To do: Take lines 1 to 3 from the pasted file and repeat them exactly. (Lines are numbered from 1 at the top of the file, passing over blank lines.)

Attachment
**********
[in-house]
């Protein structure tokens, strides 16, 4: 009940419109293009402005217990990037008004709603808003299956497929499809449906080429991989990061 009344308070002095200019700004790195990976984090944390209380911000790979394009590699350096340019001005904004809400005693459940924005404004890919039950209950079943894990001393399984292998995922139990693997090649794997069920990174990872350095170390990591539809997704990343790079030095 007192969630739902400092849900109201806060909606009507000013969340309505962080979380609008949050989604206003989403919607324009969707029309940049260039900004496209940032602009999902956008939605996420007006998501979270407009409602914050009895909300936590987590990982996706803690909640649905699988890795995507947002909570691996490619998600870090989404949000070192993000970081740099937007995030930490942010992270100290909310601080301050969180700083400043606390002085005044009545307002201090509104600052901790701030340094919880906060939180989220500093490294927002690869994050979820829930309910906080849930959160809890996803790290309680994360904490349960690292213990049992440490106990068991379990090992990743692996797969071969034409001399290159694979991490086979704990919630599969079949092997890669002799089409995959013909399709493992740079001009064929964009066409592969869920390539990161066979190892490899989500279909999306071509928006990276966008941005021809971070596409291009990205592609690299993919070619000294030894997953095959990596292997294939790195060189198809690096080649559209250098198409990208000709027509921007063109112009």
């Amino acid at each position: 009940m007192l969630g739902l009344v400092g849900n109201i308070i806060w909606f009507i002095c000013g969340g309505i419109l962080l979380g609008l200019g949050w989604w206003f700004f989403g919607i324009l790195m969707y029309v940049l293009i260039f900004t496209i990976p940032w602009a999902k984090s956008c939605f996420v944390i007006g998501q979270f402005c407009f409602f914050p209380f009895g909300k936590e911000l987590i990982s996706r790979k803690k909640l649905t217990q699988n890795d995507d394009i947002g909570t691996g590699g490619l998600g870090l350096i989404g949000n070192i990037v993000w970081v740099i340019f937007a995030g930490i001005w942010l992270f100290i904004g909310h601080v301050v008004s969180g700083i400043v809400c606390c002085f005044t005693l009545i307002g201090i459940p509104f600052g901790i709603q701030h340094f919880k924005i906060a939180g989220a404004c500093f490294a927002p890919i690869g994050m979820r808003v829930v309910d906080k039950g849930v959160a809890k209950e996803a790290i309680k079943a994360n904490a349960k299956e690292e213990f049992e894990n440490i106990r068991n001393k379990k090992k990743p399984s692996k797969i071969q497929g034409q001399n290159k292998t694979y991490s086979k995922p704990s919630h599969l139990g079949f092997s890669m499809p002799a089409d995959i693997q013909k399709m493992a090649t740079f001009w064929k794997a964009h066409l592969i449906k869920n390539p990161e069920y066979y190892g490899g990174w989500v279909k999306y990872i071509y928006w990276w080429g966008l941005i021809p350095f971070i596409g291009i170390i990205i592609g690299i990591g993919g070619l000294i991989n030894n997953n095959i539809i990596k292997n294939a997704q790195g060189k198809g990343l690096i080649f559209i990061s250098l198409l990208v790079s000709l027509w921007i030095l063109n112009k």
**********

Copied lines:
[in-house]
């Protein structure tokens, strides 16, 4: 009940419109293009402005217990990037008004709603808003299956497929499809449906080429991989990061 009344308070002095200019700004790195990976984090944390209380911000790979394009590699350096340019001005904004809400005693459940924005404004890919039950209950079943894990001393399984292998995922139990693997090649794997069920990174990872350095170390990591539809997704990343790079030095 007192969630739902400092849900109201806060909606009507000013969340309505962080979380609008949050989604206003989403919607324009969707029309940049260039900004496209940032602009999902956008939605996420007006998501979270407009409602914050009895909300936590987590990982996706803690909640649905699988890795995507947002909570691996490619998600870090989404949000070192993000970081740099937007995030930490942010992270100290909310601080301050969180700083400043606390002085005044009545307002201090509104600052901790701030340094919880906060939180989220500093490294927002690869994050979820829930309910906080849930959160809890996803790290309680994360904490349960690292213990049992440490106990068991379990090992990743692996797969071969034409001399290159694979991490086979704990919630599969079949092997890669002799089409995959013909399709493992740079001009064929964009066409592969869920390539990161066979190892490899989500279909999306071509928006990276966008941005021809971070596409291009990205592609690299993919070619000294030894997953095959990596292997294939790195060189198809690096080649559209250098198409990208000709027509921007063109112009």
């Amino acid at each position: 009940m007192l969630g739902l009344v400092g849900n109201i308070i806060w909606f009507i002095c000013g969340g309505i419109l962080l979380g609008l200019g949050w989604w206003f700004f989403g919607i324009l790195m969707y029309v940049l293009i260039f900004t496209i990976p940032w602009a999902k984090s956008c939605f996420v944390i007006g998501q979270f402005c407009f409602f914050p209380f009895g909300k936590e911000l987590i990982s996706r790979k803690k909640l649905t217990q699988n890795d995507d394009i947002g909570t691996g590699g490619l998600g870090l350096i989404g949000n070192i990037v993000w970081v740099i340019f937007a995030g930490i001005w942010l992270f100290i904004g909310h601080v301050v008004s969180g700083i400043v809400c606390c002085f005044t005693l009545i307002g201090i459940p509104f600052g901790i709603q701030h340094f919880k924005i906060a939180g989220a404004c500093f490294a927002p890919i690869g994050m979820r808003v829930v309910d906080k039950g849930v959160a809890k209950e996803a790290i309680k079943a994360n904490a349960k299956e690292e213990f049992e894990n440490i106990r068991n001393k379990k090992k990743p399984s692996k797969i071969q497929g034409q001399n290159k292998t694979y991490s086979k995922p704990s919630h599969l139990g079949f092997s890669m499809p002799a089409d995959i693997q013909k399709m493992a090649t740079f001009w064929k794997a964009h066409l592969i449906k869920n390539p990161e069920y066979y190892g490899g990174w989500v279909k999306y990872i071509y928006w990276w080429g966008l941005i021809p350095f971070i596409g291009i170390i990205i592609g690299i990591g993919g070619l000294i991989n030894n997953n095959i539809i990596k292997n294939a997704q790195g060189k198809g990343l690096i080649f559209i990061s250098l198409l990208v790079s000709l027509w921007i030095l063109n112009k």